Articles With "residential" Tag

VitraStone Eco-Friendly Sinks + Surfaces

Wedgesink 2314cgrey

I’m excited about this post.  When it comes to surface materials, there’s a lot out there, and I’ve blogged about a few companies that have good products.  Concrete countertops appear on house flipping-type shows every now and then, so I thought it was time we all got to know VitraStone.  VitraStone products are made from 70-85% recycled content (post consumer & post industrial) such as recycled glass and fly ash blended with a proprietary mix of ceramic cement.  Products in the VitraStone line up include vessel sinks, sink tops, countertop systems, back splash, floor tiles, wall cladding, and furniture and accessories.  VitraStone is strong, too.  Scratch and chip resistant.  Freeze/thaw cycle resistant.  Mold resistant.  VitraStone products come in a variety of colors (as you will see below) for interior and exterior applications.  No off-gassing here. 

Couple cool things about VitraStone:  (1) you may get LEED credits for using these materials, and (2) VitraStone offers free design services to create 3-dimensional layouts for client approvals (or they’ll work directly with architectural specifications).  Matter of fact, the green building store here in Salt Lake City carries VitraStone, so maybe I can push the old landlord into a green kitchen renovation?  Any thoughts …

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Home Design + Construction, Consumer Environmentalism + Corporate Sustainability (WIR)

Week in Review
  1. Why is new housing so big and lousy?  Why do builders build these homes? 
  2. Despite unwavering focus by the media, government and business, "going green" is only of moderate concern to most consumers, according to a recent research study.
  3. There is a reason why homes rot (hint: it has to do with much more than age). 
  4. Shades of Green – with more large companies going green, the entire industry is under scrutiny.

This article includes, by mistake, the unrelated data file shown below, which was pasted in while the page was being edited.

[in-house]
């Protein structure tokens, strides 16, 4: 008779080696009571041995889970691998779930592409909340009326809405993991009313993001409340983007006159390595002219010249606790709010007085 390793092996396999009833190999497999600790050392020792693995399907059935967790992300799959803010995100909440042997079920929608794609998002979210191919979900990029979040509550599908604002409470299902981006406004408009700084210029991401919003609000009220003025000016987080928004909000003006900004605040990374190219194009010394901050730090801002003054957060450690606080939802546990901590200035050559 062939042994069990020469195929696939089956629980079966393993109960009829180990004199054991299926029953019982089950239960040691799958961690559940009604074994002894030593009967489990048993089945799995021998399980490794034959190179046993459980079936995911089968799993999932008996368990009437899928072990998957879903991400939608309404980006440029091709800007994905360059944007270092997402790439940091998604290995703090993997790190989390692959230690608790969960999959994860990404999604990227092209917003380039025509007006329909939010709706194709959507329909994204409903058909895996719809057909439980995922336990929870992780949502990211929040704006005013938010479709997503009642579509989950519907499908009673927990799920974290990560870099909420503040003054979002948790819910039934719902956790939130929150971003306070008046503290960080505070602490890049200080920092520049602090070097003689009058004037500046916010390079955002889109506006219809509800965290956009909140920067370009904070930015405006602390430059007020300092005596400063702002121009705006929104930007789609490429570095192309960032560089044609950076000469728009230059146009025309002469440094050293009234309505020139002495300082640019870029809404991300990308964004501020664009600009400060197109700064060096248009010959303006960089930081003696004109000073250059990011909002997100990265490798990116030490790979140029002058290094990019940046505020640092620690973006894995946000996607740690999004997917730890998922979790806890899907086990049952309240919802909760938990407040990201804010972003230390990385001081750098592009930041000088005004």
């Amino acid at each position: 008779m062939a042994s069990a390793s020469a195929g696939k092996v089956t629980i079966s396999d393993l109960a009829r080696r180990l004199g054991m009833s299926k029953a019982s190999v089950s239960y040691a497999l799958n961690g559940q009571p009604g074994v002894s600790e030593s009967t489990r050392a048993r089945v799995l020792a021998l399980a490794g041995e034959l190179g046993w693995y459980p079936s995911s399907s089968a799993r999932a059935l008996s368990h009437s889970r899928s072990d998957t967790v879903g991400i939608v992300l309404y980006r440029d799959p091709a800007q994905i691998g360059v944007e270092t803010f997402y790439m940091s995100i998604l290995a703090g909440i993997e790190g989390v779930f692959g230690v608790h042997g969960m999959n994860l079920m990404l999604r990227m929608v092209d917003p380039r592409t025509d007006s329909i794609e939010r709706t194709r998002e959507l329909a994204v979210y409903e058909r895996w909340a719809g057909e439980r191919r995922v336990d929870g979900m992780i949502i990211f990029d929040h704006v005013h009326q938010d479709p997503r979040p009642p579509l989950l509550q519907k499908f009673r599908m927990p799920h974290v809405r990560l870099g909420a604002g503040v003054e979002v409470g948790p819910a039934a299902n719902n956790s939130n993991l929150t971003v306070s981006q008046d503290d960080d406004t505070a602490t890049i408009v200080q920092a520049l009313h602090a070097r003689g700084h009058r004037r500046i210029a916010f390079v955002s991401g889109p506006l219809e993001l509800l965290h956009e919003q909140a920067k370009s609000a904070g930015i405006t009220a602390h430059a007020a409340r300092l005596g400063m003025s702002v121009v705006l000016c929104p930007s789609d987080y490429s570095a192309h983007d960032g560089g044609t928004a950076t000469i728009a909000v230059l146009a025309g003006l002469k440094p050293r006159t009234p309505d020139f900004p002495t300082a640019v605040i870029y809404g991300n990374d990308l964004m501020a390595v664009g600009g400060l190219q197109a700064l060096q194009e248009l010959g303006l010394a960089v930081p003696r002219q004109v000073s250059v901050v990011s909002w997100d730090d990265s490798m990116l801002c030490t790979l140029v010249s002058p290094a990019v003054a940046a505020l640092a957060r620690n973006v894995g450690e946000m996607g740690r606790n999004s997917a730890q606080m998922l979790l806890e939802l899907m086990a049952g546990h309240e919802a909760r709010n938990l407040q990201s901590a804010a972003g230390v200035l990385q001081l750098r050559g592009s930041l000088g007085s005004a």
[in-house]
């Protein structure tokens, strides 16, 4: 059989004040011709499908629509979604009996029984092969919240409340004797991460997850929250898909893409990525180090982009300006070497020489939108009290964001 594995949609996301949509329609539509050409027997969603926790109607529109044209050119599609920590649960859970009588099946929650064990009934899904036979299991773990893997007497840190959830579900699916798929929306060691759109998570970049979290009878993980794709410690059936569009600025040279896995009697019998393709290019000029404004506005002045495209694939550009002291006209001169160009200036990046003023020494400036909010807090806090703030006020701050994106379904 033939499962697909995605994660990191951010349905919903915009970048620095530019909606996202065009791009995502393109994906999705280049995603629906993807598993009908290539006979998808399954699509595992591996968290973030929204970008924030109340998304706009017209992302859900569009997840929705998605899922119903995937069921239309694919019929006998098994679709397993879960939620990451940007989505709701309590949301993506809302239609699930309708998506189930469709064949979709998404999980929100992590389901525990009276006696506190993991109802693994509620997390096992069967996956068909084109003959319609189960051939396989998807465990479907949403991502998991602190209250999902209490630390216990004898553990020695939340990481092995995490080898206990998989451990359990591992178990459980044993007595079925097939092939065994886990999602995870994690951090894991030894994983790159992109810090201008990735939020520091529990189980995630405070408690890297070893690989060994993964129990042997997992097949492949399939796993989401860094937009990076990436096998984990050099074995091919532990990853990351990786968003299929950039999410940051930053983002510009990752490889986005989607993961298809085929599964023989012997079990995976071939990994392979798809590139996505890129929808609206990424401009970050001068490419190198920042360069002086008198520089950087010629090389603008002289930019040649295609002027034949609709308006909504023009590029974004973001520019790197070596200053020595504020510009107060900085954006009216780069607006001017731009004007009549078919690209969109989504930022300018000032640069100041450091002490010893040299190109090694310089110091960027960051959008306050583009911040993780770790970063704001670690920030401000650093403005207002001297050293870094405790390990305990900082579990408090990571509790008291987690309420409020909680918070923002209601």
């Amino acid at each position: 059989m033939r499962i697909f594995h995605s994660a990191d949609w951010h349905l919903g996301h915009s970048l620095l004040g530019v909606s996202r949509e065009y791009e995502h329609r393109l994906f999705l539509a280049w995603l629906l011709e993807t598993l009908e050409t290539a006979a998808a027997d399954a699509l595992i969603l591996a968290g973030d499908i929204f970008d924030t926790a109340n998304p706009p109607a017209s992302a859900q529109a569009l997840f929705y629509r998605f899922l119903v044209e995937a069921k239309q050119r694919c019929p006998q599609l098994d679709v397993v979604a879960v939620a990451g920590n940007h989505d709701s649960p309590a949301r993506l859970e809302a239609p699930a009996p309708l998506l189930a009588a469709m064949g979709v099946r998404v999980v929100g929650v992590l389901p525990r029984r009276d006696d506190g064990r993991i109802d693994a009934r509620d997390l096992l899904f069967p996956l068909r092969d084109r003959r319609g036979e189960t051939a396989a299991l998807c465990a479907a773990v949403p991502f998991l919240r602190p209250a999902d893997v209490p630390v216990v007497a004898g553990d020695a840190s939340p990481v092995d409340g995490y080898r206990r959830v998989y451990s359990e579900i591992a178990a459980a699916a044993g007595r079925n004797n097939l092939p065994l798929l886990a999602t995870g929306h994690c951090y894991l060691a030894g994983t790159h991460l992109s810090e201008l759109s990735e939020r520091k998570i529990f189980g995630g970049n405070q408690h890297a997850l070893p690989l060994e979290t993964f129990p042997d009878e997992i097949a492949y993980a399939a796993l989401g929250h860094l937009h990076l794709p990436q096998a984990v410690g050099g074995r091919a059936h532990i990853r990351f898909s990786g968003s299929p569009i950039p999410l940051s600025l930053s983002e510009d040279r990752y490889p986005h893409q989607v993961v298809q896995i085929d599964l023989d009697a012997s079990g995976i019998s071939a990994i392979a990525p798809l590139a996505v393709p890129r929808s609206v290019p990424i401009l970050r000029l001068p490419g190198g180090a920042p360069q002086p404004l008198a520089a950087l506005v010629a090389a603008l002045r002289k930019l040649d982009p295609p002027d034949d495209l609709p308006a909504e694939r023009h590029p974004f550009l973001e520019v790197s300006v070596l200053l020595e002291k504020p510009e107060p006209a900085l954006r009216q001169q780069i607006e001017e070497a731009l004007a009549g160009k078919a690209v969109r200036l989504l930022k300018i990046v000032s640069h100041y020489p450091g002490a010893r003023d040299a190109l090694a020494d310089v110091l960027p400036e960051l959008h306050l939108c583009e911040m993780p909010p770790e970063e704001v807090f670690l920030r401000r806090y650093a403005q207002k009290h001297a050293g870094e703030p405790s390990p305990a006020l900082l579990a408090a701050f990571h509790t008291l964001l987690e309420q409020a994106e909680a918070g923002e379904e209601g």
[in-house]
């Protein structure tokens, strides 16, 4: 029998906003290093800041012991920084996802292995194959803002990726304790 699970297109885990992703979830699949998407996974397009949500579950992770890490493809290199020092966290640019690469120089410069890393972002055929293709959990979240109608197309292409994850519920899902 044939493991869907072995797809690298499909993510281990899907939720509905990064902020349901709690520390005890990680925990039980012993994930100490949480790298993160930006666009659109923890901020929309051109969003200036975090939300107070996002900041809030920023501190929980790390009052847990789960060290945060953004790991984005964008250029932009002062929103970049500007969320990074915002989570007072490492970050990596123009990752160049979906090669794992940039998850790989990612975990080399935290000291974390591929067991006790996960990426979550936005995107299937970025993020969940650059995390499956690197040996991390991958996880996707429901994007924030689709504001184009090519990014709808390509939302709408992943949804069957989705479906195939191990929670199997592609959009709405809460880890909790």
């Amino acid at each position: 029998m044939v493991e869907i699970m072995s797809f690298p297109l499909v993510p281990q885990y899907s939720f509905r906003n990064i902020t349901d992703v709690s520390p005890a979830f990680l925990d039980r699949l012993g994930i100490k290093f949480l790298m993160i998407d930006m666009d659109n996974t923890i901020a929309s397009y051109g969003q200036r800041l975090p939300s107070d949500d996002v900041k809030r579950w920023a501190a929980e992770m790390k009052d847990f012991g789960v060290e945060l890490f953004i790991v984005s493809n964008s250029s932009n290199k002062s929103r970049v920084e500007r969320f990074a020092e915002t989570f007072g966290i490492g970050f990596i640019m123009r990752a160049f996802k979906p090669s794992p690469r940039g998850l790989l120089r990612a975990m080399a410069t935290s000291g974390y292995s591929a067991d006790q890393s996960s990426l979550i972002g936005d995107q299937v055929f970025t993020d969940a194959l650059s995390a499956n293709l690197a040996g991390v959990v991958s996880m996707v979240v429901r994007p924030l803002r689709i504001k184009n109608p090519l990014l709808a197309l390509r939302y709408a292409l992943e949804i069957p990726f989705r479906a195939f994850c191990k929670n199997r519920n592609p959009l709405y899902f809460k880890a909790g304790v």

Boulder's Green Hickory Home by VaST

Hickory Home

This green home was built in 2003, so it’s not anything new in particular, but I wanted to share some of the green concepts the homeowners worked through during process of building it.  First, the owners, Brandy LeMae + Joseph Vigil, purchased an odd-shaped lot near a well-traveled road for $157k.  It was rather cheap, with some lots in Boulder costing nearly $400k, so the design would have to solve the noise and space problem.  Second, they wanted a green home on a budget.  In the end, they were able to build the Hickory House for about $91 psf.  There’s an excellent article from Dwell about their process, but I’m going to explain a little below.

The owners raved about structural insulated panels, or SIPs, which went up quickly, were cut to size, allowed for minimal waste, and helped to defray the costs of the project.  They also used Forbo natural linoleum countertops, radiant heating in the concrete floors, and denim by-product cotton insulation.  LeMae + Vigil tried to keep the design simple — the more complicated the design is, the less money there is to go towards green things (check out VaST’s 3 Design Strategies to Build Green + Save Money).  Vigil also designed a foot-wide concrete-block wall stuffed with foam insulation for the west side of the house.  By doing this, he was able to block out noise from the road and provide shading for the home.  They finished up with some interior design straight from IKEA and were happy with the final product.  Looks great from this angle.  More images below.